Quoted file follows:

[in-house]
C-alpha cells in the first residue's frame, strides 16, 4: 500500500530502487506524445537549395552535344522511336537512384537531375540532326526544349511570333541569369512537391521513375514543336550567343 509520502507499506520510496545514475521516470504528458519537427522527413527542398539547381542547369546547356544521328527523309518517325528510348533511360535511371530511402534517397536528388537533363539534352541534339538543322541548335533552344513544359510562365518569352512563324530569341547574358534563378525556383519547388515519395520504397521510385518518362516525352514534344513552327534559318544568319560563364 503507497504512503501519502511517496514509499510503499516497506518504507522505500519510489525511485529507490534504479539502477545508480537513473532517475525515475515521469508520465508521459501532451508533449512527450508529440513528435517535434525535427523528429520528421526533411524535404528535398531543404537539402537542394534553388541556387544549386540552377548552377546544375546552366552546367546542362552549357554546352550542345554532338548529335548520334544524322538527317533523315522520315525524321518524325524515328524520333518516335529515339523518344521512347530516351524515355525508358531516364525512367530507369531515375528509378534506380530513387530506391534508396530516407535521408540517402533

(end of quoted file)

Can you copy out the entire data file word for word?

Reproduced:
[in-house]
C-alpha cells in the first residue's frame, strides 16, 4: 500500500530502487506524445537549395552535344522511336537512384537531375540532326526544349511570333541569369512537391521513375514543336550567343 509520502507499506520510496545514475521516470504528458519537427522527413527542398539547381542547369546547356544521328527523309518517325528510348533511360535511371530511402534517397536528388537533363539534352541534339538543322541548335533552344513544359510562365518569352512563324530569341547574358534563378525556383519547388515519395520504397521510385518518362516525352514534344513552327534559318544568319560563364 503507497504512503501519502511517496514509499510503499516497506518504507522505500519510489525511485529507490534504479539502477545508480537513473532517475525515475515521469508520465508521459501532451508533449512527450508529440513528435517535434525535427523528429520528421526533411524535404528535398531543404537539402537542394534553388541556387544549386540552377548552377546544375546552366552546367546542362552549357554546352550542345554532338548529335548520334544524322538527317533523315522520315525524321518524325524515328524520333518516335529515339523518344521512347530516351524515355525508358531516364525512367530507369531515375528509378534506380530513387530506391534508396530516407535521408540517402533